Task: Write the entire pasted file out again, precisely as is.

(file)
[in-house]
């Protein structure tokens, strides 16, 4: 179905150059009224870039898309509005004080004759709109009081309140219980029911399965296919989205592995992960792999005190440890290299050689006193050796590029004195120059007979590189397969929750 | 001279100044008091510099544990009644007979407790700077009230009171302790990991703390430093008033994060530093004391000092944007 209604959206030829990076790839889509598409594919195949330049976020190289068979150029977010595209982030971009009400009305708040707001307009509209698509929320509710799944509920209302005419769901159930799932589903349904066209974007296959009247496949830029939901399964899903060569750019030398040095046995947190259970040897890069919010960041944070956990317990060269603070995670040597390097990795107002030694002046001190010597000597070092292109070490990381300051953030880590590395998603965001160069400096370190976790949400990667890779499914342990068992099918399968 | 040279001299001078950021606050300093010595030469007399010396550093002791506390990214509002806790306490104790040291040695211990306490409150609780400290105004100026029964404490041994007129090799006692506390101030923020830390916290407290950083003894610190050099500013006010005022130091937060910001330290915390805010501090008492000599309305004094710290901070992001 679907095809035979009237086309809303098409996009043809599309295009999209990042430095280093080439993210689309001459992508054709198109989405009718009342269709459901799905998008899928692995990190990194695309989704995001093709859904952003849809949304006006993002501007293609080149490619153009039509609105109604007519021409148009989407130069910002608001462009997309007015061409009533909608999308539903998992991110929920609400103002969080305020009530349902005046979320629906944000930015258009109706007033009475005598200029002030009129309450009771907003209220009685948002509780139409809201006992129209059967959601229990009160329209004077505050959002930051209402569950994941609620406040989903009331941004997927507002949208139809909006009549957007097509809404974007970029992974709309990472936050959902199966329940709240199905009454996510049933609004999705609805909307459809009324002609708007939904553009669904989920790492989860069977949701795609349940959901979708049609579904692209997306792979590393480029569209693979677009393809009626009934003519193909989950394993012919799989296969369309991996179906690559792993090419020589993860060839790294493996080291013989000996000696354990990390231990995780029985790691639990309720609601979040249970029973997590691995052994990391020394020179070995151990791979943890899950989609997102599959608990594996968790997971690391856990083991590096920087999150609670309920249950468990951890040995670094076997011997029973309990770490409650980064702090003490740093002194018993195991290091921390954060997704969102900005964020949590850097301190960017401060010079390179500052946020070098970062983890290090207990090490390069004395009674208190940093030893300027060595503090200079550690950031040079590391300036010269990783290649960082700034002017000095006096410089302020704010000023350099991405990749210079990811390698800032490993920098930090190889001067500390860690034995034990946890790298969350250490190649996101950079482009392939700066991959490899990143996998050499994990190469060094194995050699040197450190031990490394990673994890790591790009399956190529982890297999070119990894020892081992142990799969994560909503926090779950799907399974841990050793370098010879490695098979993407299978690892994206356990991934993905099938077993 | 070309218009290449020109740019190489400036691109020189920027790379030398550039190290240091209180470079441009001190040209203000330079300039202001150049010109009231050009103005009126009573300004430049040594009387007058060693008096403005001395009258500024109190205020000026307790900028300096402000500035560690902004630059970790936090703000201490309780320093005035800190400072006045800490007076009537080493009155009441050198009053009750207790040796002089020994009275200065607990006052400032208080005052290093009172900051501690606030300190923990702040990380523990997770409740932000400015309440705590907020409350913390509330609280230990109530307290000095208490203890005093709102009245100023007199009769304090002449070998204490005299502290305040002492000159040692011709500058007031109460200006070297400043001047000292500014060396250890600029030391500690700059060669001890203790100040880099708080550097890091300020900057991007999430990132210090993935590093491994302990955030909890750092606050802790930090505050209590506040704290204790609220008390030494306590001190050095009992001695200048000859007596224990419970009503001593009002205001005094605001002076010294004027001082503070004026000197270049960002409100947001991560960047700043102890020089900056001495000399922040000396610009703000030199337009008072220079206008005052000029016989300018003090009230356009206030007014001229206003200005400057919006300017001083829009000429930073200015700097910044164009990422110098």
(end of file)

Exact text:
[in-house]
């Protein structure tokens, strides 16, 4: 179905150059009224870039898309509005004080004759709109009081309140219980029911399965296919989205592995992960792999005190440890290299050689006193050796590029004195120059007979590189397969929750 | 001279100044008091510099544990009644007979407790700077009230009171302790990991703390430093008033994060530093004391000092944007 209604959206030829990076790839889509598409594919195949330049976020190289068979150029977010595209982030971009009400009305708040707001307009509209698509929320509710799944509920209302005419769901159930799932589903349904066209974007296959009247496949830029939901399964899903060569750019030398040095046995947190259970040897890069919010960041944070956990317990060269603070995670040597390097990795107002030694002046001190010597000597070092292109070490990381300051953030880590590395998603965001160069400096370190976790949400990667890779499914342990068992099918399968 | 040279001299001078950021606050300093010595030469007399010396550093002791506390990214509002806790306490104790040291040695211990306490409150609780400290105004100026029964404490041994007129090799006692506390101030923020830390916290407290950083003894610190050099500013006010005022130091937060910001330290915390805010501090008492000599309305004094710290901070992001 679907095809035979009237086309809303098409996009043809599309295009999209990042430095280093080439993210689309001459992508054709198109989405009718009342269709459901799905998008899928692995990190990194695309989704995001093709859904952003849809949304006006993002501007293609080149490619153009039509609105109604007519021409148009989407130069910002608001462009997309007015061409009533909608999308539903998992991110929920609400103002969080305020009530349902005046979320629906944000930015258009109706007033009475005598200029002030009129309450009771907003209220009685948002509780139409809201006992129209059967959601229990009160329209004077505050959002930051209402569950994941609620406040989903009331941004997927507002949208139809909006009549957007097509809404974007970029992974709309990472936050959902199966329940709240199905009454996510049933609004999705609805909307459809009324002609708007939904553009669904989920790492989860069977949701795609349940959901979708049609579904692209997306792979590393480029569209693979677009393809009626009934003519193909989950394993012919799989296969369309991996179906690559792993090419020589993860060839790294493996080291013989000996000696354990990390231990995780029985790691639990309720609601979040249970029973997590691995052994990391020394020179070995151990791979943890899950989609997102599959608990594996968790997971690391856990083991590096920087999150609670309920249950468990951890040995670094076997011997029973309990770490409650980064702090003490740093002194018993195991290091921390954060997704969102900005964020949590850097301190960017401060010079390179500052946020070098970062983890290090207990090490390069004395009674208190940093030893300027060595503090200079550690950031040079590391300036010269990783290649960082700034002017000095006096410089302020704010000023350099991405990749210079990811390698800032490993920098930090190889001067500390860690034995034990946890790298969350250490190649996101950079482009392939700066991959490899990143996998050499994990190469060094194995050699040197450190031990490394990673994890790591790009399956190529982890297999070119990894020892081992142990799969994560909503926090779950799907399974841990050793370098010879490695098979993407299978690892994206356990991934993905099938077993 | 070309218009290449020109740019190489400036691109020189920027790379030398550039190290240091209180470079441009001190040209203000330079300039202001150049010109009231050009103005009126009573300004430049040594009387007058060693008096403005001395009258500024109190205020000026307790900028300096402000500035560690902004630059970790936090703000201490309780320093005035800190400072006045800490007076009537080493009155009441050198009053009750207790040796002089020994009275200065607990006052400032208080005052290093009172900051501690606030300190923990702040990380523990997770409740932000400015309440705590907020409350913390509330609280230990109530307290000095208490203890005093709102009245100023007199009769304090002449070998204490005299502290305040002492000159040692011709500058007031109460200006070297400043001047000292500014060396250890600029030391500690700059060669001890203790100040880099708080550097890091300020900057991007999430990132210090993935590093491994302990955030909890750092606050802790930090505050209590506040704290204790609220008390030494306590001190050095009992001695200048000859007596224990419970009503001593009002205001005094605001002076010294004027001082503070004026000197270049960002409100947001991560960047700043102890020089900056001495000399922040000396610009703000030199337009008072220079206008005052000029016989300018003090009230356009206030007014001229206003200005400057919006300017001083829009000429930073200015700097910044164009990422110098």